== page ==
The underwhelming international marquee players added to the Mzansi Super League – and postponement of the Euro T20 Slam – are more awkward indications of an overloaded Twenty20 cricket calendar.
The Global T20 Canada was marred by player-payment disputes, and the St Lucia Stars were terminated from the Caribbean Premier League earlier this month. The future of the Hong Kong T20 Blitz, meanwhile, hangs in the balance.
The Indian Premier League continues to be impressive as a flagship product, while Australia’s Big Bash League is inhibited by salary-cap grievances. The Pakistan Super League and Bangladesh Premier League are ongoing, while the Afghanistan Premier League has Abu Dhabi’s T10 League as a relatively new neighbour.
In short, there is a lot of domestic T20 cricket jostling for commercial position on a global scale.
The Nelson Mandela Bay Giants and Jozi Stars’ retention of England’s Jason Roy and West Indian Chris Gayle, respectively, are major coups. The Paarl Rocks and Tshwane Spartans’ recruitment of England all-rounder David Willey and fast bowler Tom Curran, respectively, has been met with indifference. The Rocks’ Dwayne Bravo and Spartans’ Morgan were far more attractive arrivals in 2018.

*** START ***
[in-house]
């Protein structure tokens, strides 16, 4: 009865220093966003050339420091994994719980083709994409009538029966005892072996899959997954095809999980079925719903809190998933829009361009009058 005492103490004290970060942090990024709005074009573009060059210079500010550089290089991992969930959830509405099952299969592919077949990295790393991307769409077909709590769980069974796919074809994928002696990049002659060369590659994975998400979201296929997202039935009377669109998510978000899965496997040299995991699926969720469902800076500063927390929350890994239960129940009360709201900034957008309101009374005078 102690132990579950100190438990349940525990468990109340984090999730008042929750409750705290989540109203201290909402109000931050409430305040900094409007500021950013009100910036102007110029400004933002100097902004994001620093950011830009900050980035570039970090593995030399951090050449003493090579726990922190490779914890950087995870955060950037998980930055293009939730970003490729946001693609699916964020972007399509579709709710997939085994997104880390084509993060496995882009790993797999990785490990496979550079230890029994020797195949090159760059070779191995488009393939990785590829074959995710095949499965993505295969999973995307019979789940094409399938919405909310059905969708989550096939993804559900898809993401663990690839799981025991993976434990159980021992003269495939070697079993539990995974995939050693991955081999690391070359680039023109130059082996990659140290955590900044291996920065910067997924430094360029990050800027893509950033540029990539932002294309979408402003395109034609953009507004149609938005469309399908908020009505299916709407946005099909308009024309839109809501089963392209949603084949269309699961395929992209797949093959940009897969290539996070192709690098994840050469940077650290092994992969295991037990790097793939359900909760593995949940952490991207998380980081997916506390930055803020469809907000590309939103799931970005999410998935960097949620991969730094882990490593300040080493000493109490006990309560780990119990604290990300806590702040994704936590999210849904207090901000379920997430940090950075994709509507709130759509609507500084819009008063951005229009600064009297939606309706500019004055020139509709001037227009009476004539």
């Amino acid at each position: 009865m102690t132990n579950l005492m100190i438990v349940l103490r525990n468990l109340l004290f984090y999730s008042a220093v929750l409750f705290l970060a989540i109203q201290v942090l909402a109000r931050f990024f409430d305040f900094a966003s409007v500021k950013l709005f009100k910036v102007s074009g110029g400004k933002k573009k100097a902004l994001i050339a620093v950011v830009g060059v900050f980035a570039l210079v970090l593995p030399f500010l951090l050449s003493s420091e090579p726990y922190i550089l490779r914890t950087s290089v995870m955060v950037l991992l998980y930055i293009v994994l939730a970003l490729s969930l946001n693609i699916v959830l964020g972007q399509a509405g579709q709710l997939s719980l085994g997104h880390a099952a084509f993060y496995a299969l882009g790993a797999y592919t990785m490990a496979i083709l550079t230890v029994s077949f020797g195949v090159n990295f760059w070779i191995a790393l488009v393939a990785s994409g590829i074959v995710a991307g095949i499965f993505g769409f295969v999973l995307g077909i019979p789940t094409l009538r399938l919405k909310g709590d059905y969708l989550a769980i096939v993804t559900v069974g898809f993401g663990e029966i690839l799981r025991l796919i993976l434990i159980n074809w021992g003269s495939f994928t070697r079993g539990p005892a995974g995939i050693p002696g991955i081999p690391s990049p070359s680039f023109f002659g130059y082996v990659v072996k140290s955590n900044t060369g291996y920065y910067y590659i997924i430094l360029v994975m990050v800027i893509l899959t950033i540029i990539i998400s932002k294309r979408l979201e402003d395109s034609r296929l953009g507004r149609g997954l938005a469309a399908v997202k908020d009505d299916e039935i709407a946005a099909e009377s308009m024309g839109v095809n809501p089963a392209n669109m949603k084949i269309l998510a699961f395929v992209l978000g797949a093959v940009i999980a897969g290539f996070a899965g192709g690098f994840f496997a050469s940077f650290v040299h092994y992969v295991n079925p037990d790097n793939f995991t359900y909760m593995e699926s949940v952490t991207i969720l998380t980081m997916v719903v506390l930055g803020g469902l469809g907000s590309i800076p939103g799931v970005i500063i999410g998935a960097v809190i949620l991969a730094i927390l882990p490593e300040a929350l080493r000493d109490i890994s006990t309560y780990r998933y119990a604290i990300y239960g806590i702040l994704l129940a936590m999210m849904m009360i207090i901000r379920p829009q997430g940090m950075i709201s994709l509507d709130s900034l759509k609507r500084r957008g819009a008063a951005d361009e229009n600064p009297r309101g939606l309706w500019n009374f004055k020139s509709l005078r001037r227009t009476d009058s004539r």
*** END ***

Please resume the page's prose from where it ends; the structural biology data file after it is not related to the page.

The concept of a marquee player has lost substance amid an excess of T20 Leagues. The Cape Town Blitz will have ageing Pakistan seamer Wahab Riaz this year, while the Durban Heat have lost Afghanistan hotshot Rashid Khan for England discard Alex Hales.
Former Proteas and India coach Gary Kirsten’s decision to join the Heat, when other South African coaches are pursuing career and financial riches abroad, is a big boost for the appeal of the Mzansi Super League. Kirsten has worked with the Delhi Daredevils and Royal Challengers Bangalore in the IPL and will be with the Cardiff-based team in The Hundred next year. Kirsten’s endorsement of the tournament isn’t just empty lip service. His global experience will benefit the franchise and, indeed, the MSL as a whole.
The MSL, remember, is effectively a second rendition of the defunct T20 Global League. The lessons from 2017’s failure to launch have been heeded. The tournament, importantly, and unlike the Euro T20 Slam and Global T20 Canada, is not organised by a private consortium. Cricket South Africa is in charge. And in a year that has brought CSA plenty of tribulation, the burgeoning success of the country’s premier domestic competition depends on wise decisions. Kirsten’s recruitment and Gayle’s retention are among these, but more are required to please the players and public.
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